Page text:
By Carrie Johnson
Washington Post | August 11, 2009
The dismissal of New Mexico U.S. Attorney David C. Iglesias in December 2006 followed extensive communication among lawyers and political aides in the White House who hashed over complaints about his work on public corruption cases against Democrats, according to newly released e-mails and transcripts of closed-door House testimony by former Bush counsel Harriet Miers and political chief Karl Rove.
A campaign to oust Iglesias intensified after state party officials and GOP members of the congressional delegation apparently concluded he was not pursuing the cases against Democrats in a way that would help then- Rep. Heather Wilson in a tight releection race, according to interviews and Bush White House e-mails released Tuesday by congressional investigators. The documents place the genesis of Iglesias's dismissal earlier than previously known.
The disclosures mark the end of a two-and-a-half year investigation by the House Judiciary Committee, which sued to gain access to Bush White House documents in a dispute that struck at the heart of a president's executive power. House members have reserved the right to hold a public hearing at which Rove, Miers, and other aides could appear this fall.
House Judiciary Chairman John M. Conyers Jr. (D-Mich.) Tuesday characterized the role of Bush White House figures in the firing episode as improper and inappropriate.
"Under the Bush regime, honest and well-performing US Attorneys were fired for petty patronage, political horse trading and, in the most egregious case of political abuse of the US Attorney corps -- that of US Attorney Iglesias -- because he refused to use his office to help Republicans win elections," Conyers said. "When Mr. Iglesias said his firing was a 'political fragging,' he was right."
In an interview with the Washington Post last month, Rove asserted that he had played no role in the development of the list of prosecutors to be fired and said he spent little time on the issues. Refuting rhetoric from Democrats, Rove told lawmakers that he "never attempted directly or indirectly to influence any particular case that was before the Justice Department." Miers made similar statements to House investigators.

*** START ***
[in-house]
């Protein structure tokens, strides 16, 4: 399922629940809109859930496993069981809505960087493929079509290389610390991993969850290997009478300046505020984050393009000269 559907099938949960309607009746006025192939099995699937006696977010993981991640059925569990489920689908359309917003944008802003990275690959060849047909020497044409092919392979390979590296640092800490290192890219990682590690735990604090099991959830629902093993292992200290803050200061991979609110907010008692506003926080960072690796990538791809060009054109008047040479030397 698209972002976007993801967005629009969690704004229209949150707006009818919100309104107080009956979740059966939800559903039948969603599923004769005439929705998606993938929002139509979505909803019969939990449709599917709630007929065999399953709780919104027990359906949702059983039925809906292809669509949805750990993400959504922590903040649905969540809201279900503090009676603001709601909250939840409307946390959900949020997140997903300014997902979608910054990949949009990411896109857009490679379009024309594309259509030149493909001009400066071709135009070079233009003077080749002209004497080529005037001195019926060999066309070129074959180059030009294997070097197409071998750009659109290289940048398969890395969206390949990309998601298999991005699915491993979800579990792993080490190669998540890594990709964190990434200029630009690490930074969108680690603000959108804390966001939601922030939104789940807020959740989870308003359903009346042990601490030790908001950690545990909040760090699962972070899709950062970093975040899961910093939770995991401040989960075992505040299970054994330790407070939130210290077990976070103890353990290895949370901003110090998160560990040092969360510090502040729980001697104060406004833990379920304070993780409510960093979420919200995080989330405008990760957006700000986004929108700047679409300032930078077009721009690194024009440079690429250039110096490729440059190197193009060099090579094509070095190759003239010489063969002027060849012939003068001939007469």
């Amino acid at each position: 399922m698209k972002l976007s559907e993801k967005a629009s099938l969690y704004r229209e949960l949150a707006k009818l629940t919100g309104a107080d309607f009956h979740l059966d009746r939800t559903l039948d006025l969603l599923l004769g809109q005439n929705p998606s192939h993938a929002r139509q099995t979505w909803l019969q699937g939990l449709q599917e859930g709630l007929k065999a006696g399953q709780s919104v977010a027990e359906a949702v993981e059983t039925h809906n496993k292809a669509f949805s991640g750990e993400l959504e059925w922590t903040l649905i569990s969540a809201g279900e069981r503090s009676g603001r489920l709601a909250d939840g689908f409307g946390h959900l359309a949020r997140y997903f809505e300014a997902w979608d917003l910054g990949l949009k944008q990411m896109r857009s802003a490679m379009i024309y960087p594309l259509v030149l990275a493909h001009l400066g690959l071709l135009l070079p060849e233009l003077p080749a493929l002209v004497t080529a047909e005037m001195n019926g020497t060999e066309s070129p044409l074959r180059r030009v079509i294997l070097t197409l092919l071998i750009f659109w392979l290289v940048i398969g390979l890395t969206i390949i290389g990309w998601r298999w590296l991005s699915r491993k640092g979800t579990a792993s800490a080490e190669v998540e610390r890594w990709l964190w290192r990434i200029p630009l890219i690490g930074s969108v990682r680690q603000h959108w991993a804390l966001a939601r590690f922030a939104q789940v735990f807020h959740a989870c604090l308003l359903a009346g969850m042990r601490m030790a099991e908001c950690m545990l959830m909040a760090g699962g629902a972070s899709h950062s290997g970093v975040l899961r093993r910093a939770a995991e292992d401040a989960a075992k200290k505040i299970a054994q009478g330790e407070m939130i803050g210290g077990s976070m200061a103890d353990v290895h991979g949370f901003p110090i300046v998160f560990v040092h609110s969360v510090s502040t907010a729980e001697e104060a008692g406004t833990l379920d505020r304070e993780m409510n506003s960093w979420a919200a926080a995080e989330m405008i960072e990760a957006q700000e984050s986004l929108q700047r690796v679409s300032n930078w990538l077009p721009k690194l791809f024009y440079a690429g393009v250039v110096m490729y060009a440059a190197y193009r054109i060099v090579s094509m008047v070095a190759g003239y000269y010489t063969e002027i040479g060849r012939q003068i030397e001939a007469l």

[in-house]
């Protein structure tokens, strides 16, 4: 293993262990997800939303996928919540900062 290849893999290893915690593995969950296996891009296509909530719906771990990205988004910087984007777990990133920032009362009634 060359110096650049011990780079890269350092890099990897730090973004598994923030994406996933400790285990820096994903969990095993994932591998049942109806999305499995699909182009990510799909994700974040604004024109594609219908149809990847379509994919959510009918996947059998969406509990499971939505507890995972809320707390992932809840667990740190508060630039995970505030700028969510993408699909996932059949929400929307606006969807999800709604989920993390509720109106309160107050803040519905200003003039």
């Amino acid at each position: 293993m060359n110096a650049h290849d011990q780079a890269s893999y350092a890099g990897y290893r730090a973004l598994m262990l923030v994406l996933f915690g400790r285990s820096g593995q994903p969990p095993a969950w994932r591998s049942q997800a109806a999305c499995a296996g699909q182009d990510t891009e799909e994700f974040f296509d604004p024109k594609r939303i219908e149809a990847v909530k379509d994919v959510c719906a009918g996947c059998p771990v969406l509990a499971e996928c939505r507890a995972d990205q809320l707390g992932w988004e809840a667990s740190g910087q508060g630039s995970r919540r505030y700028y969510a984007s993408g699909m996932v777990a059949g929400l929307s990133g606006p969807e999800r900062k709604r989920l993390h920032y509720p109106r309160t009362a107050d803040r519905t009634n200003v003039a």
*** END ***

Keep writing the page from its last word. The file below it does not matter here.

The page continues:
In their testimony in June and July 2009, both Miers and Rove failed to recall key incidents, according to the transcripts. Miers said she could not recall events nearly 150 times in the course of her 10-hour deposition. Rove portrayed himself as receiving hundreds of e-mails a day, so that "asking me to remember replies is like asking me to remember a raindrop in a thunderstorm."
The House focused most of its attention on Iglesias, a rising star in New Mexico who came to displease his political patrons. Miers told investigators that Rove called her in September 2006, "agitated" about the slow pace of public corruption cases against Democrats and weak efforts to pursue voter fraud cases in the state. In the call, Miers said that Rove had described Iglesias as a "serious problem" and said he wanted "something done" about it. Miers testified that she called then Deputy Attorney General Paul McNulty to pass along the concerns.
The state's congressional delegation amplified those grievances in conversations and messages to several White House aides, documents show.
According to e-mails and interviews with people familiar with the investigation, GOP figures in New Mexico believed that if Iglesias pursued public corruption cases against Democrats, it could have helped Wilson in her run for reelection.
A mid October 2006 e-mail chain that started with Wilson indirectly criticized Iglesias for not bringing public corruption prosecutions in the run up to the midterm elections. Wilson attached attaching a news report about an FBI investigation of Rep. Curt Weldon (R-Pa.) in that state as a point of contrast. The same day, Steve Bell, chief of staff to Domenici, e-mailed Rove's deputy Scott Jennings to say that it "seems like other U.S. attorneys can do their work even in election season...And the FBI has already admitted they have turned over their evidence to the USA in NM and are merely awaiting his action."
Jennings forwarded the messages to Rove and complained that Iglesias had been "shy about doing his job on [Patricia] Madrid," Wilson's Democratic opponent in the 2006 congressional race. A few weeks after this e-mail, Iglesias' name was placed on the final firing list.
Wilson's supporters had been running a television ad blasting Madrid's record on public corruption. Domenici, who accepted a Senate ethics reprimand last year for calling Iglesias to inquire about the timing of prosecutions before the 2006 election, pursued his complaints at the highest levels of the government, according to the testimony.